The procedure was grueling despite its promising results. It began with a dietary regimen that many practitioners imposed on patients before the operation took place. The experience of the Massachusetts patriot John Adams was typical. In 1764, when another in a series of epidemics struck Boston, Adams decided to undergo inoculation rather than chance natural infection. Several doctors, including the radical Dr. Joseph Warren, attended Adams and his brother. They "prepared me, by a milk Diet and a Courseof Mercurial Preparations, till they reduced me very low," Adams wrote later. In good spirits nevertheless, the two brothers took regular "Vomits," stimulated by syrup of ipecac. "Did you ever see two Persons in one Room Iphichacuana'd together?" John wrote to his wife-to-be, Abigail. "I assure you they make merry Diversion. We took turns to be sick and to laugh. When my Companion was sick I laughed at him, and when I was sick he laughed at me."36 Ingestion of milk and mercury continued apace, Adams said. It "salivated" him "to such a degree" that he soon suffered from classic signs of mercury poisoning: "Every tooth in my head became so loose that I believe I could have pulled them all with my Thumb and finger." Other food was closely regulated. For breakfast the doctors allowed "Pottage without salt, or Spice or Butter," and they enforced "abstinence from all, but the cool and the soft."37
After a week of preparation, the inoculation took place. "Dr. Perkins demanded my left Arm and Dr. Warren my Brothers," John reported. "They took their Launcetts and with their Points divided the skin for about a Quarter of an Inch and just suffering the Blood to appear, buried a Thread ... in the Channell."38 The thread bore on it the Variola virus, collected from the pustules of an earlier victim.
Adams took his inoculation in a house with nine others undergoing the procedure under the care of different doctors. While he and his brother could eat "as much Bread and as much new pure Milk, as much Pudding, and Rice, and indeed as much of every Thing of the farinaceous Kind as We please," the others faced many more restrictions. "No Bread, No Pudding, No Milk is permitted them," Adams wrote, noting that only "a Mixture of Half Milk and Half Water" was allowed. Beyond this, he said, "every other Day they are tortured with Powders that make them as sick as Death and as weak as Water."39 The effect of this nutritional regimen (not to mention mercury poisoning) on the outcome of inoculated smallpox remains unknown. But given the general correlationof malnutrition and poor outcomes in modern cases of the disease, it was most likely negative.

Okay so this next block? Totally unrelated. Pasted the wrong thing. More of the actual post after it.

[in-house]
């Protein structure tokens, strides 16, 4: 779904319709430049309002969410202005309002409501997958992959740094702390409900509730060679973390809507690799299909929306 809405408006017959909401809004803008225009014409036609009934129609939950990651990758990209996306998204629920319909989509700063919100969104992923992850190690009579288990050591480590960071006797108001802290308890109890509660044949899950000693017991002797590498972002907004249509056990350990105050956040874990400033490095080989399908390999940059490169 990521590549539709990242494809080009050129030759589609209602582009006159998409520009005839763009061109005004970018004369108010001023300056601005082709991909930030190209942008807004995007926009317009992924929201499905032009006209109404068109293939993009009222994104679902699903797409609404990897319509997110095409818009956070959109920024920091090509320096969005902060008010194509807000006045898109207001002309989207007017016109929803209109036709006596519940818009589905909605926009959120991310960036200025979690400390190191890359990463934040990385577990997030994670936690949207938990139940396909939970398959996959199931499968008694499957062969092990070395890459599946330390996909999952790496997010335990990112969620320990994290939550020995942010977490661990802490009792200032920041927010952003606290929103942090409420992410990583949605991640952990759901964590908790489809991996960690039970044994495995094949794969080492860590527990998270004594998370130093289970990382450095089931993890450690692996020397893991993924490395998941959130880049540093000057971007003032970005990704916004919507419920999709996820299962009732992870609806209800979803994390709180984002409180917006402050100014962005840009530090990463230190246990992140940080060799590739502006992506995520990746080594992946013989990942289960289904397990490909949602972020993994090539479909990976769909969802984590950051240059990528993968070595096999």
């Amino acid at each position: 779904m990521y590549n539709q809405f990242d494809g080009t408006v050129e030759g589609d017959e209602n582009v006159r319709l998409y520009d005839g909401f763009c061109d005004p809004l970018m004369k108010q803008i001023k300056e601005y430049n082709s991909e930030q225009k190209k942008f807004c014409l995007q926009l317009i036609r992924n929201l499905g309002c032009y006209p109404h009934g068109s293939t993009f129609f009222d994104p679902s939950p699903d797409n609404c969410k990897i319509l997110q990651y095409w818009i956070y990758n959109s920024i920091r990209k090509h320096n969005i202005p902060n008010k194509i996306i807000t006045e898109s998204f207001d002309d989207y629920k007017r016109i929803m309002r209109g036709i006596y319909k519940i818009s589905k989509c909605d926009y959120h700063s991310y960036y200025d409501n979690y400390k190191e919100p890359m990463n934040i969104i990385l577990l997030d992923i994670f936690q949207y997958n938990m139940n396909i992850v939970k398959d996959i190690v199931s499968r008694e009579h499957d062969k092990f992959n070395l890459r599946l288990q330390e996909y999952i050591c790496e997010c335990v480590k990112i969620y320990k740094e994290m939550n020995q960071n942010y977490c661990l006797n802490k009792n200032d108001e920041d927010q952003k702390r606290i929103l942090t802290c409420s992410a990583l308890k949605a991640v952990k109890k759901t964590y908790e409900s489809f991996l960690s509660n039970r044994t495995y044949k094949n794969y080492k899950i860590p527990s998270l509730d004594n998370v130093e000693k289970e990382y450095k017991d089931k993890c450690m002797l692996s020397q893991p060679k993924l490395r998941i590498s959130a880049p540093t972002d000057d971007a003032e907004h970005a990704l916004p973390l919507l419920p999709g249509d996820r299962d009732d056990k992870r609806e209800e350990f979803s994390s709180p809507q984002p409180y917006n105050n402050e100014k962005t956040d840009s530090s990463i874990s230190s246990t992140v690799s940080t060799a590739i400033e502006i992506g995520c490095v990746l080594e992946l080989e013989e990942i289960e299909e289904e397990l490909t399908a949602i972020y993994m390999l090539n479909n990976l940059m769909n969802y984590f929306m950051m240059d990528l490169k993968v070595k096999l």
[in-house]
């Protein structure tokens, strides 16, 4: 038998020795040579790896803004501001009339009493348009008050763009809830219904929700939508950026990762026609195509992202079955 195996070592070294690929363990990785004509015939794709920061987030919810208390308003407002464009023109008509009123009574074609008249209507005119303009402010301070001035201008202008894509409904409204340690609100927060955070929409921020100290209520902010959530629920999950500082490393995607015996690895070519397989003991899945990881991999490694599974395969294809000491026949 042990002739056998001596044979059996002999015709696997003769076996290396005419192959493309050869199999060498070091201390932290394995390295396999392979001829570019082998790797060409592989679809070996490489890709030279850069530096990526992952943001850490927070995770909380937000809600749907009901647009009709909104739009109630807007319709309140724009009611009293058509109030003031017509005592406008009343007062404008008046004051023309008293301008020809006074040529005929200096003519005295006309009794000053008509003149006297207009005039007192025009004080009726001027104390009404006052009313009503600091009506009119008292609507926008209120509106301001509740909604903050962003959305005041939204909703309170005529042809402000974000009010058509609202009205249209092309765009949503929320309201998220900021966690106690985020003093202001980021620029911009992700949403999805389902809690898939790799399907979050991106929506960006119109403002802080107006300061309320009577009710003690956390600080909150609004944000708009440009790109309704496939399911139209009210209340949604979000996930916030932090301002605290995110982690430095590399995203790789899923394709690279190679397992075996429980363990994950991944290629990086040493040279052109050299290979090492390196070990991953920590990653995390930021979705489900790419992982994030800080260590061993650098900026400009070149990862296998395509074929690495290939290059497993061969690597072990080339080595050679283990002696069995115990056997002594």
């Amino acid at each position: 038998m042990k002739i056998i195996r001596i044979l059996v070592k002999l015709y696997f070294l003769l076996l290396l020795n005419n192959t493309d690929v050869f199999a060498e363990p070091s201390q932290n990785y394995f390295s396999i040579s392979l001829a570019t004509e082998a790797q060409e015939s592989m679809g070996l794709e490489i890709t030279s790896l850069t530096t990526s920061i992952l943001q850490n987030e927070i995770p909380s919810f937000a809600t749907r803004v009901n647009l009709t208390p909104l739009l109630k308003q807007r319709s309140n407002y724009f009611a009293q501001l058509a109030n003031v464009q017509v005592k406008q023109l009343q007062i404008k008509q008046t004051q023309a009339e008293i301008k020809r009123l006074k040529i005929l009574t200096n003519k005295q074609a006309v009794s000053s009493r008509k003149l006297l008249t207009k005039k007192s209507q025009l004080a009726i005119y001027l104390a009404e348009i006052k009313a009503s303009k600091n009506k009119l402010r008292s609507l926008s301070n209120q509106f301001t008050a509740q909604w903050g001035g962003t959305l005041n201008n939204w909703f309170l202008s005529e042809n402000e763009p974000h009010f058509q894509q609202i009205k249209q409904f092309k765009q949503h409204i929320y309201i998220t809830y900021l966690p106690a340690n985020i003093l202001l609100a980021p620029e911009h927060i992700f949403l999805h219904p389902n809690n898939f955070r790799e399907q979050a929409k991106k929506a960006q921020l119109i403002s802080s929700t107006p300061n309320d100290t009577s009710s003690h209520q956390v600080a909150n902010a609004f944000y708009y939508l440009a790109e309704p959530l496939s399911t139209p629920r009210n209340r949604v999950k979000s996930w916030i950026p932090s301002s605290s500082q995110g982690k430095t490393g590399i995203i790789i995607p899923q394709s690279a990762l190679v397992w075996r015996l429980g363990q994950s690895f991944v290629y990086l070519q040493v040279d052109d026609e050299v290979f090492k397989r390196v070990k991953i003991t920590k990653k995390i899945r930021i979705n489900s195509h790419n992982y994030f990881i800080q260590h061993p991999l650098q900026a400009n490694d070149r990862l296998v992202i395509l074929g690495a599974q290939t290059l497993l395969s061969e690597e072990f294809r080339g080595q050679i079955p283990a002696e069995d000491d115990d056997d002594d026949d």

When the incubation period had run its course and Adams finally broke out in the smallpox, his letters to Abigail virtually ceased. He had an "Absolute Fear," he told her, of sending "Paper from this House, so much infected as it is, to any Person lyable to take the Distemper but especially to you."40 Despite his light symptoms, the rigors of smallpox must also have constrained him from writing, just as it had constrained George Washington a dozen years before. Few were the writers who kept to their routine through the discomfort of smallpox, even in mild cases taken by inoculation.
Once he had emerged from the worst of it, Adams wrote that he had suffered little, especially compared with others in the house: "None of the Race of Adam, ever passed the small Pox, with fewer Pains, Achs, Qualms ... than I have done." In fact, he bragged, he only had eight or ten pockmarks to show for the ordeal. Not all were so lucky. "Pretty high Fevers, and severe Pains, and a pretty Plentiful Eruption has been the Portion of Three at least of our Companions," he told Abigail. In spite of his own good fortune, he gave her a stern warning: "Don't conclude from any Thing I have written that I think Inoculation a light matter."41 Abigail did not undergo variolation herself until 1776.